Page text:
Fracking wells are often located in poor, rural communities including Pennsylvania’s Marcellus Shale region, which are are reliant on the jobs they provide. Workers in such communities therefore need resources such as access to training in order to transition into green jobs.
The National Association for the Advancement of Colored People also found that all 378 coal plants are located near poor and minority communities, exposing residents to high levels of toxins.
“[Communities of color] shouldn’t have to say, ‘well the only job I can take is a job that is going to affect my health and the health of my family. The option of having a job that is renewable and that honors mother earth and our health should exist, and the technology exists to do it,” said Yeampierre told IPS.
According to the Sierra Club, the number of clean energy jobs already outnumbers all fossil fuel jobs in the U.S. by more than 2.5 to 1, and coal and gas jobs by 5 to 1. This shift to renewable energy is only expected to grow.
However, the fossil fuel industry has been resisting the transition with just five fossil fuel companies spending over 115 million dollars per year to oppose climate action.
“[Fossil fuel companies] control the destiny of literally billions on the planet,” said Cagan.
These issues are not unique to the U.S. From Nigerian residents suffering from oil pollution of the Niger River Delta to coal miners in the second largest coal producing country India, the fossil fuel industry and its impacts are felt in virtually every corner of the world.
Mossett noted that even U.S. pollution is not static and that we are all being impacted regardless of where it occurs.
“Our future is connected, their struggle is our struggle,” said Yeampierre, noting that the climate movement is aligned with the Global South.
However, since the U.S. is among the top contributors to greenhouse gas emissions, efforts to combat global climate change may be undermined.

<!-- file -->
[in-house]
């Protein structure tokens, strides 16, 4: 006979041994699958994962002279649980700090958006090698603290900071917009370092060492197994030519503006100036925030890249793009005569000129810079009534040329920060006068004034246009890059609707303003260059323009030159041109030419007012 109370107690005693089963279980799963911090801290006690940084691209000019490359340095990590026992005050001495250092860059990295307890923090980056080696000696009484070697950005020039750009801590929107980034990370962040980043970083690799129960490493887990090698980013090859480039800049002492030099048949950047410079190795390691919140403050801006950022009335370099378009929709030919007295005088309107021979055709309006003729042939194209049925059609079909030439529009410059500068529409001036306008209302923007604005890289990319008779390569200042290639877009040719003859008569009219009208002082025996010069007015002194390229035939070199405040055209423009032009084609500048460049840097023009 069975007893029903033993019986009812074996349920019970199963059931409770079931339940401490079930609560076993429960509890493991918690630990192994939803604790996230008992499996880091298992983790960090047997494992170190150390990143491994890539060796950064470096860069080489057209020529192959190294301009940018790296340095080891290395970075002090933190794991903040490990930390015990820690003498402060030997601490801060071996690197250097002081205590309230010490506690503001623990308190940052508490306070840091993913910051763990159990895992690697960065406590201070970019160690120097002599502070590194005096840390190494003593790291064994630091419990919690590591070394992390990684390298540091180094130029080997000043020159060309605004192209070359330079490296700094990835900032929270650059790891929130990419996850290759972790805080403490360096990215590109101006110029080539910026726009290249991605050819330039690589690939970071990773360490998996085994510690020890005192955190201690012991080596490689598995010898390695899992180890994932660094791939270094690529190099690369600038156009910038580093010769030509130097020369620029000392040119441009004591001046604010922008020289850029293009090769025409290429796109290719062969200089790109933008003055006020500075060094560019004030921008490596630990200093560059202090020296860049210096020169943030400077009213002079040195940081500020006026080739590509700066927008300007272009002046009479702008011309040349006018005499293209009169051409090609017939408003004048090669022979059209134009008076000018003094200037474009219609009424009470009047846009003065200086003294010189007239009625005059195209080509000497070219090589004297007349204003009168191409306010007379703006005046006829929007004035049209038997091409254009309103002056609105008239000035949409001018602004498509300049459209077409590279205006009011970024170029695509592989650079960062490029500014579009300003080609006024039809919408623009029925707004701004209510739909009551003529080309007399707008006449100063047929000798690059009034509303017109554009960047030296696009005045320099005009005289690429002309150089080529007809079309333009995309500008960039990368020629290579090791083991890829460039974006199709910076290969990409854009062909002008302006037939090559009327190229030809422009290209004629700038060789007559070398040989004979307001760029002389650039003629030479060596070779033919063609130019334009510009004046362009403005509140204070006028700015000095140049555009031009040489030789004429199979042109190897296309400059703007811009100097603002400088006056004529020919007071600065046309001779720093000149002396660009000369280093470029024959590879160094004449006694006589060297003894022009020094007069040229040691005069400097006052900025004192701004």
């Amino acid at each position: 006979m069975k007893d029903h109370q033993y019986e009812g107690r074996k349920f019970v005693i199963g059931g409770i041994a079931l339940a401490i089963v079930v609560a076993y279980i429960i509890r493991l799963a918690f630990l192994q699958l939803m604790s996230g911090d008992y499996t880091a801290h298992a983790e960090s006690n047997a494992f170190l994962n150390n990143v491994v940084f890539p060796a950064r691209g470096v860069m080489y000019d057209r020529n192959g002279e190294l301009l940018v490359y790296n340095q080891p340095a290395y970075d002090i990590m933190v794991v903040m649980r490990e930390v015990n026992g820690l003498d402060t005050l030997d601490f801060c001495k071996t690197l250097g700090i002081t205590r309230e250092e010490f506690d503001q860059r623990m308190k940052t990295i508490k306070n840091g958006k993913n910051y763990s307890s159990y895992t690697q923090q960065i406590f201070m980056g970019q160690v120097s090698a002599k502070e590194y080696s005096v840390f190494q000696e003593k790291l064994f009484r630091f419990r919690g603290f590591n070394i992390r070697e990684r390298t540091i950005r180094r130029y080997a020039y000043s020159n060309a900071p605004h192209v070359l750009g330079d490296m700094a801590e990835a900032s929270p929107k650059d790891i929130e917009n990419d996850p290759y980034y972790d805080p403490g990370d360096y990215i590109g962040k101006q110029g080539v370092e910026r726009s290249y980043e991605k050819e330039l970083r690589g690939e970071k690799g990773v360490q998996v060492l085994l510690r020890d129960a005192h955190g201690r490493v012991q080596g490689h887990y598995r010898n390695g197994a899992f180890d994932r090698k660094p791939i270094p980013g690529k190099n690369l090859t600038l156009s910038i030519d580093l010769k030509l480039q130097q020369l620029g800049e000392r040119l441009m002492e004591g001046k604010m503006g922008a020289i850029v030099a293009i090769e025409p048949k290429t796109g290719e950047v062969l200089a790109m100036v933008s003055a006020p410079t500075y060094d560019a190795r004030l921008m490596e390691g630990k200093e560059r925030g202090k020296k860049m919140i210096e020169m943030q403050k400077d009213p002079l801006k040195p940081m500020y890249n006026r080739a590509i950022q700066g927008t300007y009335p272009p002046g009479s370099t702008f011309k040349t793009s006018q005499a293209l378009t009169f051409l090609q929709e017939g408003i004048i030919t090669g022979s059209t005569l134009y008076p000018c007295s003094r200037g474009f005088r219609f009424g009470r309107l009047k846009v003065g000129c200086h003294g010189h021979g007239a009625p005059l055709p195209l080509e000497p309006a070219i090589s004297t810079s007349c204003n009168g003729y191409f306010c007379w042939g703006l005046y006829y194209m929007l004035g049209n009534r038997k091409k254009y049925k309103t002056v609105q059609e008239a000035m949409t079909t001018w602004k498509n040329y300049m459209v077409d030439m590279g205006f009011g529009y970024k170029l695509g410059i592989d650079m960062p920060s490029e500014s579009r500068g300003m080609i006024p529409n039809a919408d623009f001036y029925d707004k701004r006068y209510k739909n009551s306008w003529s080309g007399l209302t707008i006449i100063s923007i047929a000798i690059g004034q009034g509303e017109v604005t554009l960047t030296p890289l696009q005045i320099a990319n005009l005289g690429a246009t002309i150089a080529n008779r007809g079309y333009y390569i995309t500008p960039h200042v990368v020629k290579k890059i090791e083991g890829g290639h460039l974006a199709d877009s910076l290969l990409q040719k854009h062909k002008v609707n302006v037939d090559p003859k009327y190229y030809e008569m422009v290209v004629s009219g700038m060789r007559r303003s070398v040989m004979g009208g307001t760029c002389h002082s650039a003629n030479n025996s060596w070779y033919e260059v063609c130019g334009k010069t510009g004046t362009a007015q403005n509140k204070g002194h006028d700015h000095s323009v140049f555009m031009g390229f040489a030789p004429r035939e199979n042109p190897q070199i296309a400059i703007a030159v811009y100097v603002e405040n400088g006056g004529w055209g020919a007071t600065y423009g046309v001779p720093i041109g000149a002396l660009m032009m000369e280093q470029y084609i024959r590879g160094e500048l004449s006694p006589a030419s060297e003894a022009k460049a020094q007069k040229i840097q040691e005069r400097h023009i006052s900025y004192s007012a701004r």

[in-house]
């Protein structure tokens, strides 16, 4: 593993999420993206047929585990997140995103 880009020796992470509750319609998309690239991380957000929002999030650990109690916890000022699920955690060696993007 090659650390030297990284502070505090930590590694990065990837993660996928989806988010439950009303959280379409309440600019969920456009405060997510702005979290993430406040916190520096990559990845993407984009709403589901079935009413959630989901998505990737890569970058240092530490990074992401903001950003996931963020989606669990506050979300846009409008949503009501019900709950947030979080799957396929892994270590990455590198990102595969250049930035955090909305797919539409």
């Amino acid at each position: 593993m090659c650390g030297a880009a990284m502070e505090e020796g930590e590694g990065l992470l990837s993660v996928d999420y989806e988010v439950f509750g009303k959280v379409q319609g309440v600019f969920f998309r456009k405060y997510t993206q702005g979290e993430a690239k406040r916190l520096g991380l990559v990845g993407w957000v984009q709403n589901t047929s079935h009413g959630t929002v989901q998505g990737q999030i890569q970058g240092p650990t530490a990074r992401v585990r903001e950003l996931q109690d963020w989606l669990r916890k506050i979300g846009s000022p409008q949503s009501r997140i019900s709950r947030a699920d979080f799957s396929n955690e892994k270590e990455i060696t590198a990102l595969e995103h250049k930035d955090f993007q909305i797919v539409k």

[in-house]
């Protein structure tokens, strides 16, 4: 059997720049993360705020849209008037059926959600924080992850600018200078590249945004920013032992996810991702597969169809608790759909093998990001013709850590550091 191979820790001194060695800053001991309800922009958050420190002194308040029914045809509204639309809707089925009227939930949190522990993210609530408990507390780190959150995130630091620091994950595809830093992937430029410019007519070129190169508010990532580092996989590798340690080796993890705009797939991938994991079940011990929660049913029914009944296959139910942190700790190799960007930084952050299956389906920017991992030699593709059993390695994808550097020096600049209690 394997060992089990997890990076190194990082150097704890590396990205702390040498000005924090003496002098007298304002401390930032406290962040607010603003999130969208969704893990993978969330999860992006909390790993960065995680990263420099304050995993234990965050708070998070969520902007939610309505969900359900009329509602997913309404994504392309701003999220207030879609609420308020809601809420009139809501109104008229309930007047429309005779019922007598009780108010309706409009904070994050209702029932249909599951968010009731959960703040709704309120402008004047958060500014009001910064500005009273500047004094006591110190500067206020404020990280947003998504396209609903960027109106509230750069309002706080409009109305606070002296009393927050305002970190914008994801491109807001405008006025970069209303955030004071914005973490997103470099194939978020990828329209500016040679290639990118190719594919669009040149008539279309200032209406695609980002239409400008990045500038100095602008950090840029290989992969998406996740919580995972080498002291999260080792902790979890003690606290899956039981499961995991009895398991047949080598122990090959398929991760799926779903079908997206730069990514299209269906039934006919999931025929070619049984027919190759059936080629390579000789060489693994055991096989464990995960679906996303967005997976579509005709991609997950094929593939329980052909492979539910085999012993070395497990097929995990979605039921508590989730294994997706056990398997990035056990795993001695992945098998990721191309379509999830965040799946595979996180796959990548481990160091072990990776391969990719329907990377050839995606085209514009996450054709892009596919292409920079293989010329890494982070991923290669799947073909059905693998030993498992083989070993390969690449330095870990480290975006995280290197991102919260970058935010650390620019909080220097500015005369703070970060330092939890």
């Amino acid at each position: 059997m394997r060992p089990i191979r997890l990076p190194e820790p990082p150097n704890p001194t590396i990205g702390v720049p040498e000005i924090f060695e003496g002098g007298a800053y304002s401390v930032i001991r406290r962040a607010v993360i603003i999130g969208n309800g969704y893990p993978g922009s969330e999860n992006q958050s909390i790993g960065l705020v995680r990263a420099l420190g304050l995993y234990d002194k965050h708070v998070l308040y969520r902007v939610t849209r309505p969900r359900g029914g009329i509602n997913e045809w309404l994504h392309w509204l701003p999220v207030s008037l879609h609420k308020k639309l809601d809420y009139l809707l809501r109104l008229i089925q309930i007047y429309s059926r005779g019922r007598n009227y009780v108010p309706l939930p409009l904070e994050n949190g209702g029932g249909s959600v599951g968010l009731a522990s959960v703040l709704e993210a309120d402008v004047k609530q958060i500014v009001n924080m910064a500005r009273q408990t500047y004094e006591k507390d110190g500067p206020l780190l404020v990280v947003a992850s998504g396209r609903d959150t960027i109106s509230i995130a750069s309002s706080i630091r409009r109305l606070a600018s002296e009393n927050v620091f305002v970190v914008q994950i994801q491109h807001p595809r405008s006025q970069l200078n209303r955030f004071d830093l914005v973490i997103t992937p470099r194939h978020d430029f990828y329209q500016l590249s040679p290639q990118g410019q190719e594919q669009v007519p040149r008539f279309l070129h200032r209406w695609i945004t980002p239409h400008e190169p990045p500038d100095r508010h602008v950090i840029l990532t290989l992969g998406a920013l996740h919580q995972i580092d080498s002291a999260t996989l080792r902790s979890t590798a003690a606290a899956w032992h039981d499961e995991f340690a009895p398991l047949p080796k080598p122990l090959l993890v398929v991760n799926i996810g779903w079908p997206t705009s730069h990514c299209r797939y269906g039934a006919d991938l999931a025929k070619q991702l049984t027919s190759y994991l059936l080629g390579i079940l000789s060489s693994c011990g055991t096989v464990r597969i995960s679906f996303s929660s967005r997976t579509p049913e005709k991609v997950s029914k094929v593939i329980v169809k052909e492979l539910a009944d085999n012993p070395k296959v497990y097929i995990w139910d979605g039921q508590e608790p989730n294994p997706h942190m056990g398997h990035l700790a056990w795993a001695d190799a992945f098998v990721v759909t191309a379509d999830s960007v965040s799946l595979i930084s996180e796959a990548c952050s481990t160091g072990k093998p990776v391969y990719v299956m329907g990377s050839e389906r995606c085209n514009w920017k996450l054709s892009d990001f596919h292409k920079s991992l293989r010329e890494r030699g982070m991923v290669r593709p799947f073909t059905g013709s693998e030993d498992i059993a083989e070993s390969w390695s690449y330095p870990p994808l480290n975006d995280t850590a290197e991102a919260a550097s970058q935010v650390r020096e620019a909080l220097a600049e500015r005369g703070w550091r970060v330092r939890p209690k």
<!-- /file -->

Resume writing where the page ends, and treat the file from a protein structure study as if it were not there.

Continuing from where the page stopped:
Cagan noted that the movement will only succeed if the links between climate, justice, and jobs are made.
“Now is the time for those movements to work together into one more unified movement. We need to find ways to work with each other and at times to literally march together,” she told IPS.
Yeampierre similarly stressed the importance of this new vision, stating that a different kind of leadership and unity that is built on just relationships is essential. Mossett told IPS that the march allows people to show such solidarity and strength to President Trump.
However, though such mass movements are important, it does not solve the problem, the organisers said.
“We hope very much is that the march will be inspiring and powerful enough that people are reenergized to keep doing the work when they go back home. It’s the long term struggle that makes the difference,” said Cagan.
Beyond the necessity to move away from fossil fuels, she highlighted the need to encourage and strengthen work at the local level which, once added up, could create a different national picture.
Yeampierre noted that solutions must be designed based on context and in order to do so, local communities must be meaningfully engaged.
“If we don’t all collectively learn that we need to fight together, then we are all collectively going to die together. There is no escaping that,” Mossett said.
Over 300 sister marches on climate, justice, and jobs have been planned across the world.